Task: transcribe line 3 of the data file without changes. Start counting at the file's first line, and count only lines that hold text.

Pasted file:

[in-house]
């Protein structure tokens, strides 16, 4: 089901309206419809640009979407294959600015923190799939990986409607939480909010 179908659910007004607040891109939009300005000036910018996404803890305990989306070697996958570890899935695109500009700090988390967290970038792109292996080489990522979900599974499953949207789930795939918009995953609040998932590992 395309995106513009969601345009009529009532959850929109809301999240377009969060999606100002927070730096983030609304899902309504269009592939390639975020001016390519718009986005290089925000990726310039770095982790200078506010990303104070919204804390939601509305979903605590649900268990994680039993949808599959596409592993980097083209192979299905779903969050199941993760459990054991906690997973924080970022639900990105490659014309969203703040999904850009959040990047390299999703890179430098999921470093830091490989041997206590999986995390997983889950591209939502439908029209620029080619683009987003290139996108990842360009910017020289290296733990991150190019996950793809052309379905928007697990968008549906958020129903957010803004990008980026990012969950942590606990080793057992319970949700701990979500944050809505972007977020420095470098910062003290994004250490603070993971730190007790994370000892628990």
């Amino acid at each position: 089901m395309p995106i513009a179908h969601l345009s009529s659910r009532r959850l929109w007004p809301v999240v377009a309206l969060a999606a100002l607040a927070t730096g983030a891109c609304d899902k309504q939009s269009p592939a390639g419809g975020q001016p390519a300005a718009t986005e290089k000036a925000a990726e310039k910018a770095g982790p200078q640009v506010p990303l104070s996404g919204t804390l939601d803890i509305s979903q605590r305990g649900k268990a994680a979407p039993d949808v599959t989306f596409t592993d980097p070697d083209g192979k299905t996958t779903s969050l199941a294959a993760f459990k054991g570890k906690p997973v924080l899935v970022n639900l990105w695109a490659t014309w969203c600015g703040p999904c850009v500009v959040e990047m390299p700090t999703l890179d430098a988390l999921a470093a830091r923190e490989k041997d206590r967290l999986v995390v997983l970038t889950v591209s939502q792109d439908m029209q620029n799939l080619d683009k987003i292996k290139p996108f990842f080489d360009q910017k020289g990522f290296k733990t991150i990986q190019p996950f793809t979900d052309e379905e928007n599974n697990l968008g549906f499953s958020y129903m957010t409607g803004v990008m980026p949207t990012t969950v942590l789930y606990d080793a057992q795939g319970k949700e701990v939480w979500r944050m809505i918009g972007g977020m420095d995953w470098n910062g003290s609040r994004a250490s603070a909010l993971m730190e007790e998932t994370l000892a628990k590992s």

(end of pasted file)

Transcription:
């Amino acid at each position: 089901m395309p995106i513009a179908h969601l345009s009529s659910r009532r959850l929109w007004p809301v999240v377009a309206l969060a999606a100002l607040a927070t730096g983030a891109c609304d899902k309504q939009s269009p592939a390639g419809g975020q001016p390519a300005a718009t986005e290089k000036a925000a990726e310039k910018a770095g982790p200078q640009v506010p990303l104070s996404g919204t804390l939601d803890i509305s979903q605590r305990g649900k268990a994680a979407p039993d949808v599959t989306f596409t592993d980097p070697d083209g192979k299905t996958t779903s969050l199941a294959a993760f459990k054991g570890k906690p997973v924080l899935v970022n639900l990105w695109a490659t014309w969203c600015g703040p999904c850009v500009v959040e990047m390299p700090t999703l890179d430098a988390l999921a470093a830091r923190e490989k041997d206590r967290l999986v995390v997983l970038t889950v591209s939502q792109d439908m029209q620029n799939l080619d683009k987003i292996k290139p996108f990842f080489d360009q910017k020289g990522f290296k733990t991150i990986q190019p996950f793809t979900d052309e379905e928007n599974n697990l968008g549906f499953s958020y129903m957010t409607g803004v990008m980026p949207t990012t969950v942590l789930y606990d080793a057992q795939g319970k949700e701990v939480w979500r944050m809505i918009g972007g977020m420095d995953w470098n910062g003290s609040r994004a250490s603070a909010l993971m730190e007790e998932t994370l000892a628990k590992s």